Reem Gebrekidan, Mercer University College of Pharmacy
According to the American Diabetes Association (ADA) guideline, retinopathy is a neurovascular complication which could lead to various eye disorders including blindness, glaucoma, cataracts, and others. It was recommended that an A1c level of less than 7% (53 mmol/mol) may be reasonable for nonpregnant adults without comorbidities. However, less stringent A1c levels between 7- 8% (64 mmol/mol) could be considered in patients with a history of severe hypoglycemia, limited life expectancy, advanced microvascular or macrovascular complications, extensive comorbid conditions, or long-standing diabetes in which lower goals are more difficult to achieve. 
|Long term risk of severe retinopathy in childhood-onset type 1 diabetes: a data linkage study |
|Design||Retrospective, cohort, data linkage; N= 503|
|Objective||To examine the impact of childhood glycaemic control on the future risk of complications in people with type 1 diabetes|
|Study Groups||Stable (n= 143); low improving (n= 82); worsening (n= 96); stable high (n= 182)|
|Methods||Adults with type 1 diabetes with data transferred from the paediatric diabetes clinic, and at least one specialist adult diabetes clinic attendance were included. Patients who were lost to follow-up at the time of care transition from the paediatric clinic or who died were excluded. Glycemic control was defined as mean HbA1c 66 mmol/mol with the values calculated for paediatric (pre-transition), adult (post-transition, as an adult), and life course (level from diagnosis to end of study).
Trajectory groups used for analysis of mean HbA1c were: stable low (mean paediatric and adult HbA1c ≤ 66 mmol/mol); improving (mean paediatric HbA1c > 66 mmol/mol, mean adult HbA1c ≤ 66 mmol/mol); worsening (mean paediatric HbA1c ≤ 66 mmol/mol, mean adult HbA1c > 66 mmol/mol); or stable high (paediatric and adult mean HbA1c > 66 mmol/mol).
|Duration||Data from 1975- 2013|
|Primary Outcome Measure||Record of severe diabetic retinopathy|
|Record of other complications such as chronic kidney disease, ulceration/amputation, and death|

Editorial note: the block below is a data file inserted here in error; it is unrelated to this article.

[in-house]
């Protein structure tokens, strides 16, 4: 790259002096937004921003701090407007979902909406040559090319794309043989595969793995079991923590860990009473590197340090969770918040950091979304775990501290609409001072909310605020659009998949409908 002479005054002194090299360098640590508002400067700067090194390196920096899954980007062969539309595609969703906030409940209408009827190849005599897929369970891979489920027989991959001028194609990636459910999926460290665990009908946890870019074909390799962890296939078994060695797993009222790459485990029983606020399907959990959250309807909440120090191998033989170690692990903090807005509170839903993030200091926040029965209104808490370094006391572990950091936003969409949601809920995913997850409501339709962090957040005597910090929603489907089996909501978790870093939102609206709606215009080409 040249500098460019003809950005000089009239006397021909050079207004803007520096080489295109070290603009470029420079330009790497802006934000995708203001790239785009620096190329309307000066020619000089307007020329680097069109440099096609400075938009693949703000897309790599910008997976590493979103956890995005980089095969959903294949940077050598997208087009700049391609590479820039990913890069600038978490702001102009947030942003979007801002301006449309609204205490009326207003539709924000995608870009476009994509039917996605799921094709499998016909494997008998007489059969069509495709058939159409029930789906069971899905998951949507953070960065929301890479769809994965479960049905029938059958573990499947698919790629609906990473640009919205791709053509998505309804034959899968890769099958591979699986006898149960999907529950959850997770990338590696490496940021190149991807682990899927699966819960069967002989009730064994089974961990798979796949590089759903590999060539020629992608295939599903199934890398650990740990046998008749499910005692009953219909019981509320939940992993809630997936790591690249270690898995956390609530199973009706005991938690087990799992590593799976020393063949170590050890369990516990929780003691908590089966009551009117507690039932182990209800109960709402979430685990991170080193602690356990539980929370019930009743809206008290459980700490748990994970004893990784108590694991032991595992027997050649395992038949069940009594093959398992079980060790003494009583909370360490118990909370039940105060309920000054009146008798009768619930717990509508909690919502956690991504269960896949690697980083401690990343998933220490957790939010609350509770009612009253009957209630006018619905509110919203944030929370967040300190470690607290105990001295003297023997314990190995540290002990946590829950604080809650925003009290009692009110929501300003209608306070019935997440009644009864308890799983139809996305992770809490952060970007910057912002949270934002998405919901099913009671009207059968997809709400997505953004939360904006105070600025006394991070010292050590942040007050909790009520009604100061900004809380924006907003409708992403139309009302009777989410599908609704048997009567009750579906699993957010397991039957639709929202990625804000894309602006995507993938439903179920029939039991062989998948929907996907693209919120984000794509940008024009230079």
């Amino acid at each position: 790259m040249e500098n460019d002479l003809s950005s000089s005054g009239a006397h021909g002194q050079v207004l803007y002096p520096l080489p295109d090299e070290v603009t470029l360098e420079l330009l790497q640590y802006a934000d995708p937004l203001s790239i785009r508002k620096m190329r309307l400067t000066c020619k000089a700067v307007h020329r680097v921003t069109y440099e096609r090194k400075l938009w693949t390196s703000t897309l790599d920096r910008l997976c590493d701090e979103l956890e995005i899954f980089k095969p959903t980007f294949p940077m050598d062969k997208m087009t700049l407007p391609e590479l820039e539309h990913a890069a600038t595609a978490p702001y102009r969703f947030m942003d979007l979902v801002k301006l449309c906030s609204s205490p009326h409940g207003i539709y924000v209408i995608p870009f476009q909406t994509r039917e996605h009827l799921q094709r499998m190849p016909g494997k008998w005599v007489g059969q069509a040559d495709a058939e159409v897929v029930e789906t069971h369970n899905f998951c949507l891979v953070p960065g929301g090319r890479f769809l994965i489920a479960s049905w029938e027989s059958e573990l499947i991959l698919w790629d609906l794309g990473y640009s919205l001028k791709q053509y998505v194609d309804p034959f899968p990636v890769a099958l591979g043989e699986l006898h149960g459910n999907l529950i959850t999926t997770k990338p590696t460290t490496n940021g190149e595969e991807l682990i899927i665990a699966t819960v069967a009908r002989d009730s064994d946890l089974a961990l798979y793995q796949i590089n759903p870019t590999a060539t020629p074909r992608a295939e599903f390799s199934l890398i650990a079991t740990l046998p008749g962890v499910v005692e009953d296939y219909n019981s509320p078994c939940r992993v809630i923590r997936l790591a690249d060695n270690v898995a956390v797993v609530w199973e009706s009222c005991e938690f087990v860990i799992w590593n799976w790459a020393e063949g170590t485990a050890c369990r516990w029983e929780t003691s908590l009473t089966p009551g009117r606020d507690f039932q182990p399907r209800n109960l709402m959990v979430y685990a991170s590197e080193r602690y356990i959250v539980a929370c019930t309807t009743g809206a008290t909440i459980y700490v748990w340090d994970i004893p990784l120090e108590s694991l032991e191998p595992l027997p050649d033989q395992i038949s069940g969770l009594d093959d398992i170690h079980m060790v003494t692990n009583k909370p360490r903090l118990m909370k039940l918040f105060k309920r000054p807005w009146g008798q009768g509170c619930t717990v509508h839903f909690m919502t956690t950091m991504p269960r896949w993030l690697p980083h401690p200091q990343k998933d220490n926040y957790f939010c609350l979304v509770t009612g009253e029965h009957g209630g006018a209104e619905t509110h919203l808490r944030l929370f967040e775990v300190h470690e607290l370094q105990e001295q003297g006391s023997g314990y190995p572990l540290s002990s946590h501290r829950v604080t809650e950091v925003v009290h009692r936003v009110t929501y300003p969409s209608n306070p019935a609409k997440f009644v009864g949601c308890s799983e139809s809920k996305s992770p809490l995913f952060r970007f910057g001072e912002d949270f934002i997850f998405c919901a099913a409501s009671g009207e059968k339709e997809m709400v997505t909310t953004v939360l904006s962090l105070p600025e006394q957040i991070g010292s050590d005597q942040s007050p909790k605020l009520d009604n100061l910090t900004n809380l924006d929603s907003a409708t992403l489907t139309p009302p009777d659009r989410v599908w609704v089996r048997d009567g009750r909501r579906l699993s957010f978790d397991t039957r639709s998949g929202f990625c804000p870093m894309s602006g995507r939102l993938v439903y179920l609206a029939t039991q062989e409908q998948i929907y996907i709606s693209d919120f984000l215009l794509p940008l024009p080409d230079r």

*Differences between groups: p< 0.001
**Difference between all four groups
|Adverse Events||Common Adverse Events: N/A|
|Serious Adverse Events: N/A|
|Percentage that Discontinued due to Adverse Events:N/A|
|Study Author Conclusions||Severe retinopathy was associated with uncontrolled pediatric glucose levels, independent of glycemic control during adulthood.|
These results challenge the belief that glycemic control in young adults with type 1 diabetes can wait until adolescence is surpassed and reinforce implementation of early glycemic control in pediatric diabetes care. Mediation interference may have been overlooked as comorbidities such as hypertension, hyperlipidemia, and obesity are associated with increased risk of retinopathy but were not recorded. Further, any history of pregnancy, which has been linked with a rapid progression of diabetic retinopathy, was not provided by women participants. With the A1c threshold for the groups being higher than what is recommended by ADA guidelines, the definition of controlled glucose level from this study was less valid.
 ADA, American Diabetes Association. Standards of medical care in diabetes—2017.
Diabetes Care. 2017;39(suppl 1):S1-S106.
 White M, Sabin MA, Magnussen CG, O’connell MA, Colman PG, Cameron F. Long term risk of severe retinopathy in childhood-onset type 1 diabetes: a data linkage study. Med J Aust. 2017;206(9):398-401.